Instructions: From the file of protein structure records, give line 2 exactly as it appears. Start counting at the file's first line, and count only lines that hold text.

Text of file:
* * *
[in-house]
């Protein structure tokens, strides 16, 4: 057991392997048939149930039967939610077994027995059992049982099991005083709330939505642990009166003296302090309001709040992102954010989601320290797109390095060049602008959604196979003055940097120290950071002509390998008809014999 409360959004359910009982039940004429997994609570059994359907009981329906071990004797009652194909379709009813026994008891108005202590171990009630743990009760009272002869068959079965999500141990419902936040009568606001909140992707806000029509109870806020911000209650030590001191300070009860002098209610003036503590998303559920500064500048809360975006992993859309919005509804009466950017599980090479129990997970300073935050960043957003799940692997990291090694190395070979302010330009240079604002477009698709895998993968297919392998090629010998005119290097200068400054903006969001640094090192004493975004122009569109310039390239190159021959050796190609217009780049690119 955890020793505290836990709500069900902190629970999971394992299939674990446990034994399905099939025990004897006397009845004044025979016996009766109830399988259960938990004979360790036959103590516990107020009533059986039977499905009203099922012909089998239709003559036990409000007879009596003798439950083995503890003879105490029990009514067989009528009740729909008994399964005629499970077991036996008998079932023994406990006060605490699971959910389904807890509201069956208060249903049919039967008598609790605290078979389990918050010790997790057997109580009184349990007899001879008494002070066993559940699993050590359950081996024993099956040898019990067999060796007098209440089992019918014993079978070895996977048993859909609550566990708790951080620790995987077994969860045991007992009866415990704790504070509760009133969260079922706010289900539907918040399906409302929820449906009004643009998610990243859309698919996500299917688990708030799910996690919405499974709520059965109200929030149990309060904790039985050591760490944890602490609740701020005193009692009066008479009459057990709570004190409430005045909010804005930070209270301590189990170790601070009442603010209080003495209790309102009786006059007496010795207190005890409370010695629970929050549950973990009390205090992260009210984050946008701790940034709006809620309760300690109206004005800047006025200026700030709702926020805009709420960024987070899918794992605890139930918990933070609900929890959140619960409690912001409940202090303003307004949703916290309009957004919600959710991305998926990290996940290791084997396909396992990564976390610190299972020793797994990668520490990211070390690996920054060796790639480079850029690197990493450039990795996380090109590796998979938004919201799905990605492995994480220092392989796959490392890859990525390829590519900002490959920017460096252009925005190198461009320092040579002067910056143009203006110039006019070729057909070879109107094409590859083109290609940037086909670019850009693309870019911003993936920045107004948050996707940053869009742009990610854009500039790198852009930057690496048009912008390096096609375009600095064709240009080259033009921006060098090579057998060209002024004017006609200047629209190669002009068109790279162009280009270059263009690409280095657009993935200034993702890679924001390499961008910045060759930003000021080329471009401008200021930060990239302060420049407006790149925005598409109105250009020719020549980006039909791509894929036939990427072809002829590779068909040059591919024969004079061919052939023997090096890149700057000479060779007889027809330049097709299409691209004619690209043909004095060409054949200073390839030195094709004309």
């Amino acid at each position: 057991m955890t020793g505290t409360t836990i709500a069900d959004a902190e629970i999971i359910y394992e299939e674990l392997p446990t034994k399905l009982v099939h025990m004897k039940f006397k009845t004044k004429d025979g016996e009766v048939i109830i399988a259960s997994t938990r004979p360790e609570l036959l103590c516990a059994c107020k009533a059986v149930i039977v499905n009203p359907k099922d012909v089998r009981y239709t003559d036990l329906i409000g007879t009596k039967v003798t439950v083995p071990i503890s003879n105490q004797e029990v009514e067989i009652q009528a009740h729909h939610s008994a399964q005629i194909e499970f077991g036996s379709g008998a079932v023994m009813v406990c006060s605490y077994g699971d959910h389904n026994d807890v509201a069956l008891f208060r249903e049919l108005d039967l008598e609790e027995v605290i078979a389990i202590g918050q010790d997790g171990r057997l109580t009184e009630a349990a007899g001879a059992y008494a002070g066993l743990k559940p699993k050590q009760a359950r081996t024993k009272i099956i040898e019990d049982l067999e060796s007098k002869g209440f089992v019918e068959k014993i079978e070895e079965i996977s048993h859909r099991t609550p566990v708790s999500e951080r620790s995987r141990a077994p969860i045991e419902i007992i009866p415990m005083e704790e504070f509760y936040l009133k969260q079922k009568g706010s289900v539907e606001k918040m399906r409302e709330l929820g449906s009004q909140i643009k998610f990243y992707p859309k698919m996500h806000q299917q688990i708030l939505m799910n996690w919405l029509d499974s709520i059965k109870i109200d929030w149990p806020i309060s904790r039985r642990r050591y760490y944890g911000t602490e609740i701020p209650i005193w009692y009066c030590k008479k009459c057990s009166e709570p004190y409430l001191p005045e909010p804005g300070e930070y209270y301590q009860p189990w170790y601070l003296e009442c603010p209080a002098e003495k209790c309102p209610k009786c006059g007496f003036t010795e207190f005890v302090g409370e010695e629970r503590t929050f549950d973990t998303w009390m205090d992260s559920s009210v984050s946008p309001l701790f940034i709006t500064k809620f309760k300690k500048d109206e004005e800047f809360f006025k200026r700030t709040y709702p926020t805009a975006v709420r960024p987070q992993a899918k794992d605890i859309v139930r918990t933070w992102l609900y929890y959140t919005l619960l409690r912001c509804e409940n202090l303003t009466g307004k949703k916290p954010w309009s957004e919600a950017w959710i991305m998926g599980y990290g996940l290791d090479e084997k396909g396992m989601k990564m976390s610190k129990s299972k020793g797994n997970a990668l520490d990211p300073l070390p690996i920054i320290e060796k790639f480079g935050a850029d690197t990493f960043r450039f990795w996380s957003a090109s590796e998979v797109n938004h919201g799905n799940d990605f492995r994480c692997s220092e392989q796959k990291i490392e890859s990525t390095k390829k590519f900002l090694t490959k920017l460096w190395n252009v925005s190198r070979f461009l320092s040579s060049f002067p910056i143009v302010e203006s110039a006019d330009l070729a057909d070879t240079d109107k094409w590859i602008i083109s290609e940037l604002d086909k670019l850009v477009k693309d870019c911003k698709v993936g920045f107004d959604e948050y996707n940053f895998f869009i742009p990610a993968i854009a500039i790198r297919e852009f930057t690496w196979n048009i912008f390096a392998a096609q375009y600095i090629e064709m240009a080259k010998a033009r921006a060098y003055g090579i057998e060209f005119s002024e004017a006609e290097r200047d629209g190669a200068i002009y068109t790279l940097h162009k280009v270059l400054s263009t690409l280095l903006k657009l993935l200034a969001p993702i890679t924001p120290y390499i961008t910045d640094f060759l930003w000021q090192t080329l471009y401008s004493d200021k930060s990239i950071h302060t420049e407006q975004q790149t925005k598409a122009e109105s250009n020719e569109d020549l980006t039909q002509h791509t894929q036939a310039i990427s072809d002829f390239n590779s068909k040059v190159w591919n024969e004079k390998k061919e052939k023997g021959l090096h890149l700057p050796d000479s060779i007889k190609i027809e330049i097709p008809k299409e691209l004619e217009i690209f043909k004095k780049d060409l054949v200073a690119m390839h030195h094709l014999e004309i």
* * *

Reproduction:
């Protein structure tokens, strides 16, 4: 057991392997048939149930039967939610077994027995059992049982099991005083709330939505642990009166003296302090309001709040992102954010989601320290797109390095060049602008959604196979003055940097120290950071002509390998008809014999 409360959004359910009982039940004429997994609570059994359907009981329906071990004797009652194909379709009813026994008891108005202590171990009630743990009760009272002869068959079965999500141990419902936040009568606001909140992707806000029509109870806020911000209650030590001191300070009860002098209610003036503590998303559920500064500048809360975006992993859309919005509804009466950017599980090479129990997970300073935050960043957003799940692997990291090694190395070979302010330009240079604002477009698709895998993968297919392998090629010998005119290097200068400054903006969001640094090192004493975004122009569109310039390239190159021959050796190609217009780049690119 955890020793505290836990709500069900902190629970999971394992299939674990446990034994399905099939025990004897006397009845004044025979016996009766109830399988259960938990004979360790036959103590516990107020009533059986039977499905009203099922012909089998239709003559036990409000007879009596003798439950083995503890003879105490029990009514067989009528009740729909008994399964005629499970077991036996008998079932023994406990006060605490699971959910389904807890509201069956208060249903049919039967008598609790605290078979389990918050010790997790057997109580009184349990007899001879008494002070066993559940699993050590359950081996024993099956040898019990067999060796007098209440089992019918014993079978070895996977048993859909609550566990708790951080620790995987077994969860045991007992009866415990704790504070509760009133969260079922706010289900539907918040399906409302929820449906009004643009998610990243859309698919996500299917688990708030799910996690919405499974709520059965109200929030149990309060904790039985050591760490944890602490609740701020005193009692009066008479009459057990709570004190409430005045909010804005930070209270301590189990170790601070009442603010209080003495209790309102009786006059007496010795207190005890409370010695629970929050549950973990009390205090992260009210984050946008701790940034709006809620309760300690109206004005800047006025200026700030709702926020805009709420960024987070899918794992605890139930918990933070609900929890959140619960409690912001409940202090303003307004949703916290309009957004919600959710991305998926990290996940290791084997396909396992990564976390610190299972020793797994990668520490990211070390690996920054060796790639480079850029690197990493450039990795996380090109590796998979938004919201799905990605492995994480220092392989796959490392890859990525390829590519900002490959920017460096252009925005190198461009320092040579002067910056143009203006110039006019070729057909070879109107094409590859083109290609940037086909670019850009693309870019911003993936920045107004948050996707940053869009742009990610854009500039790198852009930057690496048009912008390096096609375009600095064709240009080259033009921006060098090579057998060209002024004017006609200047629209190669002009068109790279162009280009270059263009690409280095657009993935200034993702890679924001390499961008910045060759930003000021080329471009401008200021930060990239302060420049407006790149925005598409109105250009020719020549980006039909791509894929036939990427072809002829590779068909040059591919024969004079061919052939023997090096890149700057000479060779007889027809330049097709299409691209004619690209043909004095060409054949200073390839030195094709004309």